Green Book seems more their speed. They need to be told everything is okay.
As modes of production and distribution in Hollywood are uprooted by streaming services, resentment has settled in. AMC and Regal cinemas refused to show Alfonso Cuaron’s masterful Roma as part of their annual Best Picture showcases because the film was produced and distributed by Netflix. European exhibitor Vue International decried the film’s victories at the BAFTA’s as a celebration of a “made-for-TV movie.” Hostilities toward Netflix precede Roma, the Cannes Film Festival banned their productions from future screenings after backlash from French theater owners and unions.
But to secure awards, Netflix produced 70mm prints of Roma (despite the movie being shot on digital) and screened them in limited runs around the country in order to meet Academy qualifications. Now, it is the frontrunner, with Cuaron poised to take his second Best Director statue. It’s confounding to think that this beautiful, naturalist, working class film could become the representation of cold industry in-fighting over modes of distribution, but here we are.
Roma the film is a heart-wrenching song of a silenced woman. Roma the awards horse is the face of a war for the future of the movie industry.
A Star is Born
How the winds change. In October it seemed that the awards had been locked up, with Lady Gaga and Sam Elliott as shoe-ins for acting statues and a Best Picture victory in sight. Now bookies have the film’s odds at +6600, second-to-last just before Vice.
The Los Angeles Times profiled the film’s collapse from front-runner to snowball’s chance. Perhaps it was Lady Gaga, a multi-millionaire megastar who has been an A-Lister since 2008 telling the same Cinderella story again and again. Or perhaps it was the fragile ego of Bradley Cooper and his desperate need to be recognized as the new Clint Eastwood despite also being a multimillionaire A-Lister since 2009. Or maybe it was famous abuser Sean Penn becoming the film’s unaffiliated spokesman? Or simply it could have just got out in front too quickly and people got tired of it.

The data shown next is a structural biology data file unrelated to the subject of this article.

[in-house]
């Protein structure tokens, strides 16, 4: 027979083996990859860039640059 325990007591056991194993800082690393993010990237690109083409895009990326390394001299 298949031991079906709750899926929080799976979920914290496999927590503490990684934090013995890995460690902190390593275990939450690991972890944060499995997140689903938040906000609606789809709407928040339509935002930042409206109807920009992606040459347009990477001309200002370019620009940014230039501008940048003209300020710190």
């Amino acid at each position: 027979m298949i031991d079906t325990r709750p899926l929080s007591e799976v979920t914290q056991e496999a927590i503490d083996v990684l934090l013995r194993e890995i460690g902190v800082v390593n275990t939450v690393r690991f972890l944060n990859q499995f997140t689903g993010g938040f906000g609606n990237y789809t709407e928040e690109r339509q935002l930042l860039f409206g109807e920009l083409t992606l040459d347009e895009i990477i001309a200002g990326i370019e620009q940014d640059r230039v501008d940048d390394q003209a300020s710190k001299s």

That song is still gonna win though.
I liked Vice more than most. But it’s inclusion here is as an also-ran. There’s a strong, transformative lead performance, great makeup (that may well win) and an agitprop political agenda with funky editing. But Adam McKay has lost his comedian-gone-straight narrative from 2015. Christian Bale is losing the Best Actor narrative to Bohemian Rhapsody’s Rami Malek.
Vice will appear in haphazardly edited montages and its stars will introduce it on stage with glib comments about power and allusions to Trumpism.
It will be remembered forever as a movie that once was nominated for an Oscar. And after all, isn’t that what this is all about?
The 91st Academy Awards will be broadcast on Sunday, February 24 at 8 p.m. EST on ABC. Tune in early for red carpet coverage to see which entertainment reporter asks the stars wholly inappropriate questions.